Blog post
June 25, 2019

You’re reading this, but will you share it?

Good news travels fast; bad news goes viral. If you’re in the business of media, marketing and branding, it’s likely you’re keen to understand how a story unfolds; which platforms ignite and which ones placate an issue.

The question of what makes a story spread piqued the interest of storytellers long before the marketing and communications industry existed. It dates back as far as 350 A.D where Aristotle disclosed that so long as his writings adhered to the three basic principles of ethos, pathos, and logos – that is, if his words were credible, evoked emotion and appealed to reason – then they would spread freely from person to person.

Fast forward a few centuries and today we have an array of data that helps us to fully understand the patterns that underpin successful stories. Using complex algorithms coupled with machine learning, Isentia’s Stories engine is able to track the volume and reach of stories as they develop; drilling down to individual media items where necessary, across traditional, digital and social media channels.

In effect, one look at Stories, on any device, will let you identify the key issues of the day and the key influencers and outlets driving them. Often, the accelerator will surprise you.

Traditional versus social media

As marketers and communicators, we are often asked which platform is most effective in spreading a message – traditional or social media? This is mostly because brands want to know where to best invest their valuable marketing/ communication dollars. The short answer is, neither one nor the other is more effective. In fact, the interplay between the two is what generally prompts a story to ‘go viral’.

Take for example the media storm that engulfed South Australia’s energy woes in early 2017. The abridged version is that the sudden (and unexpected) shut down of ageing coal plants, in Victoria and South Australia, placed enormous pressure on power supply. The situation was covered sparingly in mainstream media, and less so on social: energy policy is not a topic that usually excites Twittersphere.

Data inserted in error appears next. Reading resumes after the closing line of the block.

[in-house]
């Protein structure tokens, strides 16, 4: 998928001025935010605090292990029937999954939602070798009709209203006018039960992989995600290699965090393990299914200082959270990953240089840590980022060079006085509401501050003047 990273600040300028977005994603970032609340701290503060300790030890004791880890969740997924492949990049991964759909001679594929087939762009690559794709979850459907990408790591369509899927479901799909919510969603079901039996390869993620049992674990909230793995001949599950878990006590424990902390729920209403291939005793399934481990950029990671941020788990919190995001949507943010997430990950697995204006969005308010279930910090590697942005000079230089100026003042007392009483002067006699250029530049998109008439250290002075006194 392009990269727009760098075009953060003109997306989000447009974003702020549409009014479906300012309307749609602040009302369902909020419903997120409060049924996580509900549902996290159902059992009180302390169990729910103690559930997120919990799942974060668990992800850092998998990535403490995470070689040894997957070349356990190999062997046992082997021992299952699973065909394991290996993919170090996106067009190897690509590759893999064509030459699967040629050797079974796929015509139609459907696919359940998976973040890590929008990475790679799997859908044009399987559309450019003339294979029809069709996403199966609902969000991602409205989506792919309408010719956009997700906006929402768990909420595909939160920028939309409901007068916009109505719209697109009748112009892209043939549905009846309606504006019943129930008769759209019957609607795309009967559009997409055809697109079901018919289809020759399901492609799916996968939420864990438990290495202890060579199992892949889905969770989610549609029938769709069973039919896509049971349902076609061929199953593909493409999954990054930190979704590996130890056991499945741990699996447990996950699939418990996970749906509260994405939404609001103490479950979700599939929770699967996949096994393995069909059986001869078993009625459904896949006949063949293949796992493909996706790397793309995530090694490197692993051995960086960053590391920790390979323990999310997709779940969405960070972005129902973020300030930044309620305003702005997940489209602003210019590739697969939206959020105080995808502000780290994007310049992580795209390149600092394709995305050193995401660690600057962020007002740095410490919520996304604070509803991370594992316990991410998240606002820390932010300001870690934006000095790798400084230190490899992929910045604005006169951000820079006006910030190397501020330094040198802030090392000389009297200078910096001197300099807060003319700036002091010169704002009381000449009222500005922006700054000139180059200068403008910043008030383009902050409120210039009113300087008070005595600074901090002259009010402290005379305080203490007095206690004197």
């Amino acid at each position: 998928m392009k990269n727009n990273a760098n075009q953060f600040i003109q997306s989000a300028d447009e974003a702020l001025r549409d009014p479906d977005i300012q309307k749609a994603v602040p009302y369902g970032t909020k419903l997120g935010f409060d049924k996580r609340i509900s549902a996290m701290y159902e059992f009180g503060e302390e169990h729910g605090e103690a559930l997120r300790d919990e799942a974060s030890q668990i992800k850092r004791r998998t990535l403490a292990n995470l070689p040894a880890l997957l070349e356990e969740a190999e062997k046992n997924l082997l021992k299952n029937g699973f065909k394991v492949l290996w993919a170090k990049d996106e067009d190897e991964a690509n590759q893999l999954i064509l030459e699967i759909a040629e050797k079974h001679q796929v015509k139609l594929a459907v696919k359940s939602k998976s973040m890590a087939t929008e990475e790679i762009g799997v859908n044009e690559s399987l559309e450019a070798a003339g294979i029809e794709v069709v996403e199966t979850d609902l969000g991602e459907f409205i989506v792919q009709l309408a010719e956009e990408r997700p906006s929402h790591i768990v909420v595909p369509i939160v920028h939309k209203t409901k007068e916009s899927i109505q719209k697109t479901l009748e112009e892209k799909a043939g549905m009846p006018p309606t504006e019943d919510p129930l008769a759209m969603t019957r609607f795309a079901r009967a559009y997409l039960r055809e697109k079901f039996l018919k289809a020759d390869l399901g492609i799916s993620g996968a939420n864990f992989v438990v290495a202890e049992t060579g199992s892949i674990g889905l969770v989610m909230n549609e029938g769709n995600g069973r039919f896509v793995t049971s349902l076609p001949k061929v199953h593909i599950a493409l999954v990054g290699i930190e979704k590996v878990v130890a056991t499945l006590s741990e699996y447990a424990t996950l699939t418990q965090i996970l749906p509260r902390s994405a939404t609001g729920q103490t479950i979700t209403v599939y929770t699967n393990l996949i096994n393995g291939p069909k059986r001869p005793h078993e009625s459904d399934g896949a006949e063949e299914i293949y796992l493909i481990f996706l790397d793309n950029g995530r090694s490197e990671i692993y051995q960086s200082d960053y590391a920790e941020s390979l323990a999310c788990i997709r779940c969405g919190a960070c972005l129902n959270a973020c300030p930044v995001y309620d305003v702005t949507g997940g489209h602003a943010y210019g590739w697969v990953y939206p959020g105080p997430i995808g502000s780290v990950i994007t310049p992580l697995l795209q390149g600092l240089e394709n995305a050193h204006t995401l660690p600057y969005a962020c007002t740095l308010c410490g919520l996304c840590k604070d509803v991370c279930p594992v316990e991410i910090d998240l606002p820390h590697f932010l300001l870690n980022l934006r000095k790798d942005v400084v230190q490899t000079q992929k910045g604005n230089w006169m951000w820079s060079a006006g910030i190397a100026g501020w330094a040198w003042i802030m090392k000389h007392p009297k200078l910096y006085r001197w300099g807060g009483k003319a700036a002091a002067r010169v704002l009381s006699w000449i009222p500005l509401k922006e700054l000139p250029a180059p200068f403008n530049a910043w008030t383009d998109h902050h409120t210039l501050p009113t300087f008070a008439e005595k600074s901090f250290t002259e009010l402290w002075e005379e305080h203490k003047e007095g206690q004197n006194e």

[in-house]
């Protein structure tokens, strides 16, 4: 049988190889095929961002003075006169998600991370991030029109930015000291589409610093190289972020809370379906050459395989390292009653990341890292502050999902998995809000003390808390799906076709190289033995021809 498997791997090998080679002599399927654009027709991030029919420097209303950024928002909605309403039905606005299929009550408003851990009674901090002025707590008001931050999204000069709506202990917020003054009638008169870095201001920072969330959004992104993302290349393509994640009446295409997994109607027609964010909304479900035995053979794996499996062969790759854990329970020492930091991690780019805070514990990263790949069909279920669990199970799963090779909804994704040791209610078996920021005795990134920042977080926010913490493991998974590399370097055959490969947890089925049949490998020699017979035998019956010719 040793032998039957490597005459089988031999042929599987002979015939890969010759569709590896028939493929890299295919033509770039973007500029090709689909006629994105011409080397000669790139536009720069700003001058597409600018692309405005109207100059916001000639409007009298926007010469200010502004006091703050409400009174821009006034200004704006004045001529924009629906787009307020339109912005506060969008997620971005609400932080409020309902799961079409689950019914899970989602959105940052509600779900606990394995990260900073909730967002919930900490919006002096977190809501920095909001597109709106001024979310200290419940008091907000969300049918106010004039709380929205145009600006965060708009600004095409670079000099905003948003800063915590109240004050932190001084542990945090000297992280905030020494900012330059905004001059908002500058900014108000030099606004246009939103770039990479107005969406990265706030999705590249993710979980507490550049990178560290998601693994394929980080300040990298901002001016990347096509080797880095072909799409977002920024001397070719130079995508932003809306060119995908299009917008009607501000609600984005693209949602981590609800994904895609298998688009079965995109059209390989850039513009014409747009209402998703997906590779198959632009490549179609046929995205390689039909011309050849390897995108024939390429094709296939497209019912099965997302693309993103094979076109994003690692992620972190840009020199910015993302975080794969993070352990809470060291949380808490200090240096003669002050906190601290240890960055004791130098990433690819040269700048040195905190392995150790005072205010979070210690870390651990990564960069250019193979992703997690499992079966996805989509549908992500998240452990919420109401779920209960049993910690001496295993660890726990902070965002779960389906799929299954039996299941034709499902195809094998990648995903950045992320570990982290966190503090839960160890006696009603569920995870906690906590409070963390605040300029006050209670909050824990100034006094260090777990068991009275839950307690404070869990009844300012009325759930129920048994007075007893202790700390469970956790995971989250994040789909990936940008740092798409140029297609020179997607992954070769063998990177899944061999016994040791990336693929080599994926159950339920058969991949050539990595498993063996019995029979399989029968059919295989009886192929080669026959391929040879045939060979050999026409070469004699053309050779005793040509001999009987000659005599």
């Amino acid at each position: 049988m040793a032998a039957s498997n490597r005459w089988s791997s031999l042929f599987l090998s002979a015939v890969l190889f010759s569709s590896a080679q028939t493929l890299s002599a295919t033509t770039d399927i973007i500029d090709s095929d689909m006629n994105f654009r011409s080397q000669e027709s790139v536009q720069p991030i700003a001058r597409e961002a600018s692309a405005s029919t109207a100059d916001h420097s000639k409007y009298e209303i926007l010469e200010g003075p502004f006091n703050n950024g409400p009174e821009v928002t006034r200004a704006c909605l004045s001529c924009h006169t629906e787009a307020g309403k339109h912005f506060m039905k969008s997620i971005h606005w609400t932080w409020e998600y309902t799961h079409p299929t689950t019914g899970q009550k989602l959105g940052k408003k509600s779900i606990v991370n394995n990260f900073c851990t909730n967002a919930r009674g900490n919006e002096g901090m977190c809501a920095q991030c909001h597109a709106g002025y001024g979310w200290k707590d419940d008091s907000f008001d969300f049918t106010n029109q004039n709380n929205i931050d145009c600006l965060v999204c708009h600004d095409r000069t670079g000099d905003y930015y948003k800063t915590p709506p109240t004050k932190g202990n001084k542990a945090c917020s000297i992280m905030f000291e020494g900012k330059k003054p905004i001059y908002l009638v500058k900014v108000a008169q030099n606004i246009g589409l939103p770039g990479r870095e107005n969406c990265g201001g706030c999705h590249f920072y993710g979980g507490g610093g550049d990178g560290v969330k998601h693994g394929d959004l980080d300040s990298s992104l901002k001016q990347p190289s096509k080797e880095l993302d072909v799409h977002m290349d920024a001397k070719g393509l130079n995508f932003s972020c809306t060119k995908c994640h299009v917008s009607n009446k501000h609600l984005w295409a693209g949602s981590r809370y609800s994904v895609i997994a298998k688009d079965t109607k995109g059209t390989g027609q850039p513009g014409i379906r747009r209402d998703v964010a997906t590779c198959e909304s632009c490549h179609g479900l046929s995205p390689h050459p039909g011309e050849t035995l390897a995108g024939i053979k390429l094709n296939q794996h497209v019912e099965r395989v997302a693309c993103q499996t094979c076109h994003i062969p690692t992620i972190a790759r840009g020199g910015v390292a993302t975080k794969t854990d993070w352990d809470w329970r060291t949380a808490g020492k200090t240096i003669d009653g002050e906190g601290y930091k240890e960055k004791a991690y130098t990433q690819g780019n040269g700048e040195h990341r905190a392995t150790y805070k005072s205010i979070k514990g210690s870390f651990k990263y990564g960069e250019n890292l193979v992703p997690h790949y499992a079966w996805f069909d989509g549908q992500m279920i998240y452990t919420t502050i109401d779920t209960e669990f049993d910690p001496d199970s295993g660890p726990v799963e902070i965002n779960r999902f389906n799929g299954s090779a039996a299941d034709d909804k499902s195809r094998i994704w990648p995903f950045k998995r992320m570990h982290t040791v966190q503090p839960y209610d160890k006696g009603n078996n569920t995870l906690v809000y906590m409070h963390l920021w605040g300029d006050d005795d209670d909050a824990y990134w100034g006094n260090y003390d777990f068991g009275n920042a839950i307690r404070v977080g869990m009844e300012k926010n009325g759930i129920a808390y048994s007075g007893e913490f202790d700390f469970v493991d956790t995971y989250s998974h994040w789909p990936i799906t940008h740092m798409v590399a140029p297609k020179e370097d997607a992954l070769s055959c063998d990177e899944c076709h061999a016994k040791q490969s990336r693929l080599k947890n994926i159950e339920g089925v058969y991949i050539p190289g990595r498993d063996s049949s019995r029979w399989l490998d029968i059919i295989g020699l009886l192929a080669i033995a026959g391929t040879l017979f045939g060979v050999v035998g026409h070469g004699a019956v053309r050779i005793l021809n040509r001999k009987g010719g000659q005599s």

The issue prompted Tesla’s head of energy products, Lyndon Rive, to appear on ABC radio and suggest that Tesla could solve South Australia’s looming energy crisis within 100 days with high-capacity batteries. Over the next 24 hours Rive completed a number of media interviews on the topic, but the proposal didn’t take flight. That is, until a Twitter exchange fueled the conversation.

The Elon Musk Tweet that Flicked the Switch

When Australian tech mogul, Mike Cannon-Brooks, and Tesla founder Elon Musk began trading tweets a day later, suddenly the story went viral. The tweets were candid, novel and authentic, helped along by Musk’s 13 million plus followers. It should be noted that it is incredibly rare for social media to lead traditional, so what happened next could never have been predicted.

Tweets making news

Traditional media began reporting on the tweets which not only amplified but also legitimised the story. Four days later when Prime Minister Malcolm Turnbull entered the conversation, traditional media coverage reached its highest peak.

The interplay between news reports and Twitter played out for over a week gathering more than 1120 news mentions across press, online, broadcast and social media, with the tweets referenced in almost half of the press and internet articles. The sentiment was remarkably positive, with 56% of coverage favouring the use of batteries to save power problems. Elon Musk was praised and renewable energy was widely supported.

In this instance, Aristotle would concur that all bases were covered; Rive’s battery storage proposal was supported by credible sources, it evoked emotion among frustrated bill payers and appealed to reason by offering a sustainable and cost-effective solution for the energy crisis. But no one could have ever imagined that such an open Twitter exchange would ignite an online news explosion that would prompt even the Prime Minister to weigh in. The secret? The tweet offered a rare insight into the world of business that the general public don’t often see. Appealing to our inner voyeur, the tweets between Musk and Cannon-Brooks gave us unprecedented access to boardroom conversations that are ordinarily mediated by press statements and publicists.

It’s highly unusual that one platform or person will make a story go truly viral. It’s when traditional and social media converge that the magic happens. Social media provides a platform for the public to weigh into debate, adding fuel to the already developing fire.

The take home message

Audiences are changing, society is changing, technology is changing and the business landscape is changing. The important lesson is to not be caught off-guard. We must be leveraging technology to keep pace with the news at speeds beyond human capacity. This will enable us to create strategies to maximise opportunities or minimise risk when a story goes viral.

Sean Smith leads the Media Intelligence at Isentia and is responsible for overseeing the delivery of this specialised service to 5,000 clients across APAC. With 15 years’ experience in the media intelligence industry, Sean has contributed to the growth and success of Isentia’s core business across ANZ, paving the way for Isentia’s successful expansion into Asia. He has extensive client knowledge across corporate, government and public relations sectors, now leading the charge on product development, client success and the implementation of new and emerging technologies.

Originally featured in Business First Magazine.


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